Our sizing is conservative, intended to provide an anchor adequate for use in all conditions most boaters would ever endure. We base our calculations on 50 knots wind, associated surge, and soft moderate holding bottoms into which it is assumed the anchor has set. Adequate scope is assumed. This is far in excess of most manufacturers.

Windage and resulting forces is judged based on typical vessel profiles according to LOA and displacement.

Note that tidal flow generally does not generate a hugely significant amount of force and in most areas can be all but disregarded. On a typical 10m (33') yacht, it takes a 6 knot current to generate about as much force as a 20 knot breeze on the same boat.

Naturally there are many variables involved, and in many situations an adequately sized Rocna will easily handle far worse winds than 50 knots. There are others where even a Rocna will not hold well. However, our aim is to consider a realistic poor case scenario as the basis for our recommendations.

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Old 01-04-2010, 05:03 PM   #13
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Quote:
Originally Posted by GOBKJA View Post
I'm a novice so this may seem like a silly question. I understand anchor dragging is a concern. What if you attached something heavy to a line and a float, and dropped that where you drop your anchor? Of course you'd allow for tide fluctuation but it would stay afloat within the area you originally dropped the anchor. Could that give you a rough indication if your anchor was dragging? Of course you may swing and have to take that into consideration in judging but I imagine a drastic change would be obvious.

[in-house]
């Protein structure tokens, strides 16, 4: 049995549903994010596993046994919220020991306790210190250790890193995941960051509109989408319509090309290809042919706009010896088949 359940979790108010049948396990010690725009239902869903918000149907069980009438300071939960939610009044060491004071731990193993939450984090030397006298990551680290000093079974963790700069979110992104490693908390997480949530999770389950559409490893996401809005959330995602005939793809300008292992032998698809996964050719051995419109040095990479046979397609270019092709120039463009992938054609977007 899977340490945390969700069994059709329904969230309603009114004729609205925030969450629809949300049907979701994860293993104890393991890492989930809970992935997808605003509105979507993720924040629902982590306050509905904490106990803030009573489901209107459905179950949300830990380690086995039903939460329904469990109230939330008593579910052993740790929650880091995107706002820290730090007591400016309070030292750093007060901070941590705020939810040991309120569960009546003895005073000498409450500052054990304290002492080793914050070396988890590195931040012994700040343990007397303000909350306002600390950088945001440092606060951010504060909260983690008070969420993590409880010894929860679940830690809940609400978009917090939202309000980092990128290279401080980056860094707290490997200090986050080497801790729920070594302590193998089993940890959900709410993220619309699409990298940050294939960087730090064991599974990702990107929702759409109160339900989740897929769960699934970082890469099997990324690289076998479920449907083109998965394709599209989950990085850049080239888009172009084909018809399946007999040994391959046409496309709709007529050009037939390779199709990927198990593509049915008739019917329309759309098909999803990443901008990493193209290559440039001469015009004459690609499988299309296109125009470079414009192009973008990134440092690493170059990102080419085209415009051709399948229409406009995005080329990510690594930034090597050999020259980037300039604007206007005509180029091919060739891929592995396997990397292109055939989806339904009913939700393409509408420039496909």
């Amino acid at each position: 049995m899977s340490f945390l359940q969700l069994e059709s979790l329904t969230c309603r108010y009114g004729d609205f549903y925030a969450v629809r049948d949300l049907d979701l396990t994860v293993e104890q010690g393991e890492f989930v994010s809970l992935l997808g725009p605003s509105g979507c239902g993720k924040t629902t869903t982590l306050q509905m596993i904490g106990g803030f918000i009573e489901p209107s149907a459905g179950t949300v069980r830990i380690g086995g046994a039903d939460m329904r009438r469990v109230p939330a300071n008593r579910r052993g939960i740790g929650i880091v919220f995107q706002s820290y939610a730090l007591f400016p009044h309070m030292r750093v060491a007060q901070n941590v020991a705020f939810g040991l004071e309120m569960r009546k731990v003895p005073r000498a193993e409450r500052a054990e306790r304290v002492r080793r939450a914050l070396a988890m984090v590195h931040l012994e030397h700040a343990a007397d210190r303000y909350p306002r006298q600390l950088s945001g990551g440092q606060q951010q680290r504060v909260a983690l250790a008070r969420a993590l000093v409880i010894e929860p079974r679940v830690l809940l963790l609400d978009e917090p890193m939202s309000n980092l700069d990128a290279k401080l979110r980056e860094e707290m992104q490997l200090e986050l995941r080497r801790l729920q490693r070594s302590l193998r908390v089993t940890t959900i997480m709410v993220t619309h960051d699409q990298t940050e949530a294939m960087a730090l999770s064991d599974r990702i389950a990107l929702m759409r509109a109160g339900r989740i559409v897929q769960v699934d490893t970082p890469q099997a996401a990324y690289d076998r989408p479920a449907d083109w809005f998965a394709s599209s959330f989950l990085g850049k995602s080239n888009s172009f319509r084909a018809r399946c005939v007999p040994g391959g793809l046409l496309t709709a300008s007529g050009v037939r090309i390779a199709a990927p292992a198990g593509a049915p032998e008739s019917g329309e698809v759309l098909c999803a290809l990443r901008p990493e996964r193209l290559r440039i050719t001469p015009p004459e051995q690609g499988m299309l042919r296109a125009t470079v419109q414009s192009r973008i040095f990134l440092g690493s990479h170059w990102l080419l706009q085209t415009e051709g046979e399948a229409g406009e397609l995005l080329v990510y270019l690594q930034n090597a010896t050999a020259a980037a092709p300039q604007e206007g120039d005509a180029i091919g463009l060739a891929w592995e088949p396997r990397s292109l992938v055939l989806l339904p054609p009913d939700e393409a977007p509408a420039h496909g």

Has anyone tried this before or know something obvious I'm missing that would make this a silly idea?
...long ago I read about a similar idea: Throw something heavy tied to a line close to the anchor, give as much line as you have chain out, but then keep the end of the line in the cockpit and tie it to an (empty) bottle or even to your great toe. Advantage: you even can go to sleep and if the bottle falls or if the line is pulling you off the bunk *you are adrift. I tried it once with the bottle. The night was terrible, the bottle falling down every few minutes. Since then I'm back to just noticing sinificant changes in noise ("listening" to the anchor chain works!) and the movement of the boat. And nowadays using the gps anchor alarm set the way the situation demands makes it even more easy.

Uwe

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Old 01-05-2010, 10:49 PM   #14
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Quote:
Originally Posted by GOBKJA View Post
I'm a novice so this may seem like a silly question. I understand anchor dragging is a concern. What if you attached something heavy to a line and a float, and dropped that where you drop your anchor? Of course you'd allow for tide fluctuation but it would stay afloat within the area you originally dropped the anchor. Could that give you a rough indication if your anchor was dragging? Of course you may swing and have to take that into consideration in judging but I imagine a drastic change would be obvious.

Has anyone tried this before or know something obvious I'm missing that would make this a silly idea?
Not silly. If there is tension on your anchor rode/chain lift it about 6" from deck if it is dragging you will feel the anchor

dragging. If there is not tension, anchor rode chain, you will not feel the drag. No tension you may be sailing within your

anchoring circle. You cannot drag on anchor without tension or feeling the pull on the rode/chain.